The College of High Silk Art has its origins in the fifteenth century due to the need to unify criteria for the production of silk in Valencia, given the conflicts that originated by the lack of quality of some producers. Thus, on the 16th February 1479, the Velluters Guild, made up of velvet weavers, adopted the first bylaws of the guild. Some bylaws were officially ratified by King Ferdinand the Catholic on the 13th October 1479. The Guild was elevated to the College of High Silk Art by the title that King Charles II gave them in 1686.
The headquarters of the Guild settled in the neighborhood that gave name to Velluters (velvet weavers) due to the high concentration of looms that occurred in this neighborhood, which once in 1767 had about five thousand looms that gave jobs for nearly half the population of Valencia. The plot of the current building was acquired in 1494 but the building (which was declared a national historic monument in 1981) had several architectural transformations throughout its history, which shows a mainly Baroque style.
THE HALL OF FAME
It is the main room of the College and the place where the top leaders of the institution met. This room is a microcosm composed of the heavenly part with a ceiling fresco of St. Jerome, patron of the Guild, by José Vergara. Also, the earthly part of the soil, with an authentic jewel of Valencian ceramics composed of a pavement, which represents the four continents known at that time (both works made in 1757). This stunning floor intends to highlight fame (represented by a woman) achieved by the Valencian silk worldwide. The author of the pavement, Vicente Navarro, was inspired by Bernini’s fountain in the Piazza Navona in Rome, where the continents are represented through their major rivers (Danube, Nile, Ganges and Rio de la Plata). Navarro represented the continents by a woman in a carriage, where each continent is pulled by animals from the region, as are horses in Europe, elephants in Asia, lions in Africa and one species of lizards or alligators in America. Given the deterioration that this pavement had experienced, it has been necessary to remove all its pieces, restore and reinstall them. In order to do this we used the latest technology available in this field.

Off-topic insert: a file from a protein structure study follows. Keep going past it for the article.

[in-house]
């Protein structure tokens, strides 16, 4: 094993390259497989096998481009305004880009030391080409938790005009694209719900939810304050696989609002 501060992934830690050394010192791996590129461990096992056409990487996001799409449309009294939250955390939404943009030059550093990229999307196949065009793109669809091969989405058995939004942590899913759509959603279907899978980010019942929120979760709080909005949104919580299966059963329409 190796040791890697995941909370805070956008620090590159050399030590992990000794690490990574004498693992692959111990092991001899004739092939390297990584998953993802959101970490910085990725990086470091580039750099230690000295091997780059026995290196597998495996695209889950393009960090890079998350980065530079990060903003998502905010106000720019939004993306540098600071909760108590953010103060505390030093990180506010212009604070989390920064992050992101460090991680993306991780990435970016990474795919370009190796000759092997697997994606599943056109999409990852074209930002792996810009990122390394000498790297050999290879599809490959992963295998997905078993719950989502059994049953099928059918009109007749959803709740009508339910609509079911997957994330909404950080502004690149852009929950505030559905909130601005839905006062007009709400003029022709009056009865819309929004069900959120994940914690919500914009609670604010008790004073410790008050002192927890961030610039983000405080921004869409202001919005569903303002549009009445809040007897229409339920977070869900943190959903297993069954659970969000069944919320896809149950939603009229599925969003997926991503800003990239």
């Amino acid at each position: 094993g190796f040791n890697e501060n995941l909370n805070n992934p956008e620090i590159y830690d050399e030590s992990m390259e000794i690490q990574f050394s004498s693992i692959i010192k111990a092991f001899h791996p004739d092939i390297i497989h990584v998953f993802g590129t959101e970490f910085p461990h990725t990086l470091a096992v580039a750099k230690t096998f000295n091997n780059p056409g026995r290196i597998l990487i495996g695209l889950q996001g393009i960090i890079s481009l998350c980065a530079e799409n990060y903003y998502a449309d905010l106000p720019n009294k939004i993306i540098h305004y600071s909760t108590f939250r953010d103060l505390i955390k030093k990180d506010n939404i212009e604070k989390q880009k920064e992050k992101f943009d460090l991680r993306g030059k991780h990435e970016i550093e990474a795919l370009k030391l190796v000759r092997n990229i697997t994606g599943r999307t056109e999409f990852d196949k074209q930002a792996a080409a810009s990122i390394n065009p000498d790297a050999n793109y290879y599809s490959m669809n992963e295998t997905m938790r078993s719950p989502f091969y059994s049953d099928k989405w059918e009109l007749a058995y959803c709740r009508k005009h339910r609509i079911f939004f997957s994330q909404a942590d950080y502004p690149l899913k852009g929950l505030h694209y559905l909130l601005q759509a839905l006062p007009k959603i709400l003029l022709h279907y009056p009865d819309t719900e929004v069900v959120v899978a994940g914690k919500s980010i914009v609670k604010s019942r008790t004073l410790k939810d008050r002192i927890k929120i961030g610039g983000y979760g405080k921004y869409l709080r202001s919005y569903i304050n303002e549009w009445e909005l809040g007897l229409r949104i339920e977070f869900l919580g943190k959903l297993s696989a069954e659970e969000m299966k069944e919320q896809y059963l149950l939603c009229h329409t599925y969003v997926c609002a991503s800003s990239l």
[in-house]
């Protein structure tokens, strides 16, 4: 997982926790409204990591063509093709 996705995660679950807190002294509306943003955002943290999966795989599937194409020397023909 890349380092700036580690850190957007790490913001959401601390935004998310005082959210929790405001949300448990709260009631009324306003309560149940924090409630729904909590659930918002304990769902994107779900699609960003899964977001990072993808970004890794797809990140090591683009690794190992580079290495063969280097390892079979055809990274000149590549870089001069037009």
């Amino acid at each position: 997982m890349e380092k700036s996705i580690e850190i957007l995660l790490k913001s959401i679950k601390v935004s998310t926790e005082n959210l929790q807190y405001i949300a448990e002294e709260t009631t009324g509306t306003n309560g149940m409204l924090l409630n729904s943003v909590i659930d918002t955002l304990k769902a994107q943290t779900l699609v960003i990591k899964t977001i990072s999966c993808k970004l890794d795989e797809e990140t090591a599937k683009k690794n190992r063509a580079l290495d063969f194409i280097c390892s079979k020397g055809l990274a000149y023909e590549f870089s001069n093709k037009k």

In this space the pavement is decorated with white and green tile diagonally placed creating a spectacular optical effect. It is connected with a Gothic spiral staircase, which remained hidden for centuries behind a wall, and which has certain similarities with those made by Pere Compte in buildings such as the Lonja.
Composed of innumerable documents that have been saved over five centuries and keep the history of the guild and its bylaws; minute books; books of masters, journeymen and apprentices, and books of administration and inspection of factories and shops… We must not forget that the College, in its work of inspection, could seize and burn fabrics that did not meet the bylaws.
The archive of the College of High Silk Art in Valencia is one of the essential keys to study the evolution of the Valencian economy, at least from the fifteenth century to the late twentieth. Its status as a corporate institution and delimited in the territory has provided a lot of information to all researchers from various disciplines, but especially those who study the proto-industrial processes, trade associations and sericulture productions of the Valencian territory. But, above all, to understand the business and social processes in the Valencian city of the fifteenth century and all relations with the routes and trade agreements of the time.
The guild’s archive at the College of High Silk Art is the most important archive in Europe. It consists of 48 scrolls, 660 books and 97 file boxes with different bundles from the start of the college. Almost all the documents refer to velvet weaver’s guild, although some documentation from other guilds is also preserved.
In the library we find authors and works such as the ones by the Marques de Cruïlles, which makes special reference to the guild and the work of 1871; the lessons of Professor Eduardo Pérez Pujol, who explained from his professorship in 1886, the past of the Valencian guilds as a solution to the problems between capital and workers through voluntary union of all the factors of the industry; the work of the historian Almela i Vives, who believed that lovers of the city will never be grateful enough to those who knew how to preserve the building of the College of High Silk Art during adverse times because it represents one of the brightest and most valuable art of Valencian genius.
The Valencian economic history cannot be understood without the documentary contributions of this archive. In this case, documentation is important not only for the value of information that may be found in it, but for the continuity of it.
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